Summer in Yakima, Washington is the best. My family and I spend a lot of time in the great outdoors. We camp and hike the rugged Pine Mountain, go boating at Rim Rock Lake and spend weekends at our cabin, which is accessible by traveling two windy roads: Jackass Road and Nasty Creek (a little hillbilly humor!)
Summer wouldn’t be summer, however, without one of my favorite cocktails: the mojito. I love going out for a lazy afternoon on the lake, and having a refreshing drink in one hand makes it even better. But a mojito wouldn’t be a mojito without a main ingredient: mint.
My friend Taylor grows 700 acres of mint in lower Yakima Valley. He told me that the state’s dry, hot climate is why mint grows so well here, along with the wet, mild winters while the plant is dormant.
I visited Taylor’s mint farm this past spring (at the same time he was harvesting asparagus) after all the winter snow had melted and the mint had dried. I could detect a slight minty fragrance in the air. Taylor says he can only smell the mint when it’s swathed (cut).
With summer in full swing and the mint now mature, Taylor is in the midst of the first of two harvests this season. I was able to chat with him this week about his mint.
Taylor’s family grows the plant for mint oil, versus for fresh market.
Most people don’t know this, but Washington is actually the number one producer of mint for mint oil in the United States.
“The oil we produce is sold to buyers in Washington and Oregon, who clean the blend and refine it to certain specifications,” Taylor says. “The buyers then sell the oil to companies for use in toothpaste, medicinal purposes and candy.”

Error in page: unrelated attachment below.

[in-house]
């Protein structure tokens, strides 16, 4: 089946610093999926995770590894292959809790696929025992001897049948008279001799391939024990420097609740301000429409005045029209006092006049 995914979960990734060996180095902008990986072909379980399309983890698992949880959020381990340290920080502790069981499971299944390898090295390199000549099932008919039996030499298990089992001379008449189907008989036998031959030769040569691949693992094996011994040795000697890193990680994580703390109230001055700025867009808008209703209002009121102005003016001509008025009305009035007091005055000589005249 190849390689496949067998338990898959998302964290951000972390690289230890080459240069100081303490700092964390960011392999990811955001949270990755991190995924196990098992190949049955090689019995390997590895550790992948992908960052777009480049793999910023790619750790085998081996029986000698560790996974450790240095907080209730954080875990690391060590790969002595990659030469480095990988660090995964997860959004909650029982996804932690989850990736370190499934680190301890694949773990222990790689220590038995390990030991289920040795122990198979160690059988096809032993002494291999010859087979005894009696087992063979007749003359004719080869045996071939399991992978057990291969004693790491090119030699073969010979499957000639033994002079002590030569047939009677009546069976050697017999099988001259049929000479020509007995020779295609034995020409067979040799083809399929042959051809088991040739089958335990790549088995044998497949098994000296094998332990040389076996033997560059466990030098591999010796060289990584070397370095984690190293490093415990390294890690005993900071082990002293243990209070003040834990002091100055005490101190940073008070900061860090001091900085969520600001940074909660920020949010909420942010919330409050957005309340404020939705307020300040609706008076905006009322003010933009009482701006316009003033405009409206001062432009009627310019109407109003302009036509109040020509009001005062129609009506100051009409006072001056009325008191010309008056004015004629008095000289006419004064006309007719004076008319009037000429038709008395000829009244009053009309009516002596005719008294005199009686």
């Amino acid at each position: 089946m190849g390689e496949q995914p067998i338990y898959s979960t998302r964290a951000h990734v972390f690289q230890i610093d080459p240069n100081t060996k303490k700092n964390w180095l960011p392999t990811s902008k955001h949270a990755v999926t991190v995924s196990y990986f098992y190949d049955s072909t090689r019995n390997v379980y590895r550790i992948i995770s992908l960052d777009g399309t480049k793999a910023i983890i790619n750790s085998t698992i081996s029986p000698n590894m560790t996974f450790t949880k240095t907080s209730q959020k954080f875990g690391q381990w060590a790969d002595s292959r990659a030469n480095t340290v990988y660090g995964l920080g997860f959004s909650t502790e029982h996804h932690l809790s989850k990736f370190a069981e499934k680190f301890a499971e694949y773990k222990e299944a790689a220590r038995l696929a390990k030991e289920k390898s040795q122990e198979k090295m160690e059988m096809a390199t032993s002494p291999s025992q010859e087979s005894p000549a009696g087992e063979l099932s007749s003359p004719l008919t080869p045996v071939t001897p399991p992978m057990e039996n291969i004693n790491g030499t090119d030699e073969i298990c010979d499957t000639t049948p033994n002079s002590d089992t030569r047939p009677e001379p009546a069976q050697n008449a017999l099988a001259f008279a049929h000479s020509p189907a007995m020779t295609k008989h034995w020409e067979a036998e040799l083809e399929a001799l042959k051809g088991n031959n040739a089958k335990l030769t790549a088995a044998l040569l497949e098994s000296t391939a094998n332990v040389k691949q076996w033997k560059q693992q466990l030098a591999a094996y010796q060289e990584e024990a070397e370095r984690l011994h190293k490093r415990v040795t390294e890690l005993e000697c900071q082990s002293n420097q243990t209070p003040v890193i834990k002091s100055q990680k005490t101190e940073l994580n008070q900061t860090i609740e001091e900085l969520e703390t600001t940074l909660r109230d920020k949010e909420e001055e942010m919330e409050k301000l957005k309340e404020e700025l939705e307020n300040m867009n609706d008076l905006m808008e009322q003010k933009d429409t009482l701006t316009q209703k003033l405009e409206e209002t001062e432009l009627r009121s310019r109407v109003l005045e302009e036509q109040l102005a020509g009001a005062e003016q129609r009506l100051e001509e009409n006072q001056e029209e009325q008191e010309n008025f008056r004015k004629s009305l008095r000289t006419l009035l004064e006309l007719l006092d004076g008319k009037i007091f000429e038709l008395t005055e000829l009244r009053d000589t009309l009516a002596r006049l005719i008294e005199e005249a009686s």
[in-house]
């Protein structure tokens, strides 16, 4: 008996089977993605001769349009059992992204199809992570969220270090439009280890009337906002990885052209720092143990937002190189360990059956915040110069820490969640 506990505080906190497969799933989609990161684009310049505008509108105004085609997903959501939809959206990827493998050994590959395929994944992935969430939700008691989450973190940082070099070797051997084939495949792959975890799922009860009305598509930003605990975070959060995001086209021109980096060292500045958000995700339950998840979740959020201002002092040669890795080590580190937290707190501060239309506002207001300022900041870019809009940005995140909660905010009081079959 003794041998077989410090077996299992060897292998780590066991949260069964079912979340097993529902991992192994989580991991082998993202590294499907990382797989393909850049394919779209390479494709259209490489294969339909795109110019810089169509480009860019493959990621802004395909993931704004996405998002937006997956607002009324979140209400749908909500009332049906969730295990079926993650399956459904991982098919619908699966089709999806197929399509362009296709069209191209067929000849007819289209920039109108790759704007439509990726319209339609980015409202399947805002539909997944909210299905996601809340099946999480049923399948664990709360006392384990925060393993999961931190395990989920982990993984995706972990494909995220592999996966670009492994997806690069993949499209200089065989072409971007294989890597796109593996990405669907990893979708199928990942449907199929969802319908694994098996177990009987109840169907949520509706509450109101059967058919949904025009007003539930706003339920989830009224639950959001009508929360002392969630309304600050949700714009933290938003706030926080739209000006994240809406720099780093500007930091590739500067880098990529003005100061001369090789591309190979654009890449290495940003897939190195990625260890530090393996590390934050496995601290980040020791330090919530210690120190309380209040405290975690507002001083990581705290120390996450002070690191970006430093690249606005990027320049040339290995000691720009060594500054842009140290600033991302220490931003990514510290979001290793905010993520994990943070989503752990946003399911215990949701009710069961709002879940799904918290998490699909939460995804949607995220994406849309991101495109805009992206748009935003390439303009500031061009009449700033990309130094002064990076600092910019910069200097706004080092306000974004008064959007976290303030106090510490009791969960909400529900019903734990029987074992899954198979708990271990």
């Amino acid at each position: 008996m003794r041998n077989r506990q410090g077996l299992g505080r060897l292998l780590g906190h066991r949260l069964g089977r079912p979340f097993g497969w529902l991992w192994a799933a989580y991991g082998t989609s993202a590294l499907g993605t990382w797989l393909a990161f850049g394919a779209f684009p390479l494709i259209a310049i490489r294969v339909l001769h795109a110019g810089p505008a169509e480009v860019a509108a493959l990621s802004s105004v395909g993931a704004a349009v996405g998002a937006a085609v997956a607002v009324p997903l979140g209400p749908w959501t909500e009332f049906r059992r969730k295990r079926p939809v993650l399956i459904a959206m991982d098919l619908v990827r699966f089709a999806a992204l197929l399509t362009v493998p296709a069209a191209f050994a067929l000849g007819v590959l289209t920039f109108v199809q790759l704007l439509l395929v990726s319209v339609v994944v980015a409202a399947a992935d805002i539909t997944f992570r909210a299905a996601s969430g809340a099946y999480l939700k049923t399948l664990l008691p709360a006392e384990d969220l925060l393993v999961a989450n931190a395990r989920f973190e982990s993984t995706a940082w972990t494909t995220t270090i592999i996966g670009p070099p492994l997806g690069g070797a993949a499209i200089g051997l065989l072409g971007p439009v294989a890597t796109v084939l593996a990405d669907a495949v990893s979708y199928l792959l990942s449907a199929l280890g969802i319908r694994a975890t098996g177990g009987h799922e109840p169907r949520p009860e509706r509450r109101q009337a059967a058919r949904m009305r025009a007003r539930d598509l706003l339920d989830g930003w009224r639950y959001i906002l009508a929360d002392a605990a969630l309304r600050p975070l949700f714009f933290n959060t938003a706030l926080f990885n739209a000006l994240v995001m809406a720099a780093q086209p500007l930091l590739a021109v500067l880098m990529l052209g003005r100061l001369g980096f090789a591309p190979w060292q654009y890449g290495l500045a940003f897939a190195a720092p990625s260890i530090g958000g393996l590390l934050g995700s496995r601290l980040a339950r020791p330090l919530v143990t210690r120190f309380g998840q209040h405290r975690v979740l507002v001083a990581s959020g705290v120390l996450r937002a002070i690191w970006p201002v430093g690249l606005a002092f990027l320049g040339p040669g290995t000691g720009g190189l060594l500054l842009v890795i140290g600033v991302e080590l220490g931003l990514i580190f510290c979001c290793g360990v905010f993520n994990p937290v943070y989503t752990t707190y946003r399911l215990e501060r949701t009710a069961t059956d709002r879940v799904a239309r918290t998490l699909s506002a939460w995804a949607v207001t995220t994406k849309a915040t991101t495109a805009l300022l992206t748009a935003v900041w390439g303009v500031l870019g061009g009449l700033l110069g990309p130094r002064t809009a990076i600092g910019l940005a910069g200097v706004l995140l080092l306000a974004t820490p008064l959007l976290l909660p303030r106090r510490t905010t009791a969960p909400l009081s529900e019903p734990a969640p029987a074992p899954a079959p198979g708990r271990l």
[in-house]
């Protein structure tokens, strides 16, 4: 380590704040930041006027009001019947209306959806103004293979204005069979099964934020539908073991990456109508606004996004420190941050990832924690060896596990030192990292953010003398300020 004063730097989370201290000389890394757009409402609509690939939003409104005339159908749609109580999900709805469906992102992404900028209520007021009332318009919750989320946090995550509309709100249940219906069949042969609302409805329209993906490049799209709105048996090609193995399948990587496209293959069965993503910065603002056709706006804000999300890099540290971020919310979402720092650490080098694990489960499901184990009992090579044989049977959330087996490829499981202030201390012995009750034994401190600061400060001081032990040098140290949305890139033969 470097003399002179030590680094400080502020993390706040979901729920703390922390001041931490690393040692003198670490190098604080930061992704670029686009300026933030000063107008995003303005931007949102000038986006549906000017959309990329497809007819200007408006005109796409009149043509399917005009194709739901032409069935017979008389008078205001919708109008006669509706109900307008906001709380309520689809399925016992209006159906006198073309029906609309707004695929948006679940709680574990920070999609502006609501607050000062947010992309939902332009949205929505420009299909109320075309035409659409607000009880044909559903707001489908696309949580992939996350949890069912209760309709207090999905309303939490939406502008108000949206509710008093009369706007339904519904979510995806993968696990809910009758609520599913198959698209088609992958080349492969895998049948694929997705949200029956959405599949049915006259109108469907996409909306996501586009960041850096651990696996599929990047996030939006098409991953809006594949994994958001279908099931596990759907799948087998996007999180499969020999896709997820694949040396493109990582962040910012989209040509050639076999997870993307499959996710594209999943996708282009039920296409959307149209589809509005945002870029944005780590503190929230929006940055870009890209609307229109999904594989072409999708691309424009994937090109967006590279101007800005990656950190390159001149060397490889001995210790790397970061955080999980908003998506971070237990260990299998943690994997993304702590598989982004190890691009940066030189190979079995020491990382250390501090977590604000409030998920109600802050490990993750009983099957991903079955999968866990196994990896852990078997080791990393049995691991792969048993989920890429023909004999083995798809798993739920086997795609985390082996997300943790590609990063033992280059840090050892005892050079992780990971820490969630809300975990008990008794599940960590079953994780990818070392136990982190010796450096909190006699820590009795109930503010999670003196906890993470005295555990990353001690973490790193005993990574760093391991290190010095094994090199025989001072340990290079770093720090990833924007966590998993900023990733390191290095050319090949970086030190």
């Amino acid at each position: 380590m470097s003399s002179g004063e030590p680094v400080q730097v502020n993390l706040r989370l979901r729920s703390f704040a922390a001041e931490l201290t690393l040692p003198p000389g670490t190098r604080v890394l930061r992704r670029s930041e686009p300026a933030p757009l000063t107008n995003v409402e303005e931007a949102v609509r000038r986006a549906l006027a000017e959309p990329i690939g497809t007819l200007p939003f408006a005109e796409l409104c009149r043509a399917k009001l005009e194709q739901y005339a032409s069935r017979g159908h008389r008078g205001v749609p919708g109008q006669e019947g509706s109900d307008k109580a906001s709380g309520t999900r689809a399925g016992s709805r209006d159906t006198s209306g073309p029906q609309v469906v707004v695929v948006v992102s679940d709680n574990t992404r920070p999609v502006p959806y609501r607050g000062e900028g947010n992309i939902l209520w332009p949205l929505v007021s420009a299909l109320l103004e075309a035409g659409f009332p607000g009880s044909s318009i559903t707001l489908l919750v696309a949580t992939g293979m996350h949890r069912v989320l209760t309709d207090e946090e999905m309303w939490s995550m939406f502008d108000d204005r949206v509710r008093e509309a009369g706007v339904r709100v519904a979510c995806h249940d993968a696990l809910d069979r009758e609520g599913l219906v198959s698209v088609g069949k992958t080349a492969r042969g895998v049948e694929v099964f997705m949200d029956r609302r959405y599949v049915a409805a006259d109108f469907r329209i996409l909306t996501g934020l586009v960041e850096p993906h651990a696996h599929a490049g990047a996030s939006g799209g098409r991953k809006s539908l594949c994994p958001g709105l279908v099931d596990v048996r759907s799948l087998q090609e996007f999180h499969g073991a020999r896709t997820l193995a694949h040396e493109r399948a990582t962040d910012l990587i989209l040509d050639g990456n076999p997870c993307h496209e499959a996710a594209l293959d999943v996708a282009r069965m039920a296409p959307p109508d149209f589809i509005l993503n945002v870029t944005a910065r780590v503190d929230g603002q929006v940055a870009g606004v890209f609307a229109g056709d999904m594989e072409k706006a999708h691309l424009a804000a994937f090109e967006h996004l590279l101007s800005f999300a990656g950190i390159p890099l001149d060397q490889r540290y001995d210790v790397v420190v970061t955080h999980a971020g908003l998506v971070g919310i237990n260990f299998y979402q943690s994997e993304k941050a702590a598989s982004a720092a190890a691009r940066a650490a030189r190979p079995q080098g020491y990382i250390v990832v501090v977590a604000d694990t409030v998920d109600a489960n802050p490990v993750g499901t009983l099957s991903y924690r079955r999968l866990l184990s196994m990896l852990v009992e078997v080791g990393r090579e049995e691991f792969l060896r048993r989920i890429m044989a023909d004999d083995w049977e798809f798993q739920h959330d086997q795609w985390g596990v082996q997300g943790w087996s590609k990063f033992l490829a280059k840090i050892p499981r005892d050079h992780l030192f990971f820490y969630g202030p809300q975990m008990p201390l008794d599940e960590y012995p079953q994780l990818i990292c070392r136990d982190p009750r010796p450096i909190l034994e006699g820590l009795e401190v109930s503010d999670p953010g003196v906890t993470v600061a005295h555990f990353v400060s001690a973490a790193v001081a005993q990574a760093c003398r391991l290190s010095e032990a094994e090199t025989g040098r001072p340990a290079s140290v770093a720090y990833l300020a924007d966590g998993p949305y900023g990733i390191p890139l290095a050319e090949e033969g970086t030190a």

But how does Taylor get the oil from mint leaves?
He shared that following harvest, the mint is chopped and blown into tanks to be cooked. A boiler produces steam, which goes to the bottom of the tanks to cook the mint. The steam comes back out of the top and travels to a condenser, which cools it back to liquid. At this point, the oil and water separate, and Taylor draws the oil off into a drum. The oil is lighter than water so it floats to the top. It takes about two hours to cook the mint in a tank.
So what happens after harvest? I actually didn’t know if Taylor had to replant the herb.
“The mint is a perennial plant so we don’t have to replant it following harvest,” he says. “We will only replant when the mint is 7 to 8 years old.”
Since I love the smell of mint, and it seems relatively easy to grow, I asked Taylor if I can grow it for market – I do have two acres that my family will eventually farm. Taylor informs me that I’ll have to own the rights to grow the herb in the state – the same rule applies for Oregon and Idaho. Ok, that’s good to know.
Finally, I asked Taylor what his favorite use for mint is and if I can treat him to a mojito sometime soon to thank him for his time.
His responses? Gum, and “I don’t drink mojitos. I drink beer.”
Good thing Washington is also the nation’s largest producer of hops!
Author’s Note: I’m learning more about mint and have visited the Washington Mint Growers Association website for more information.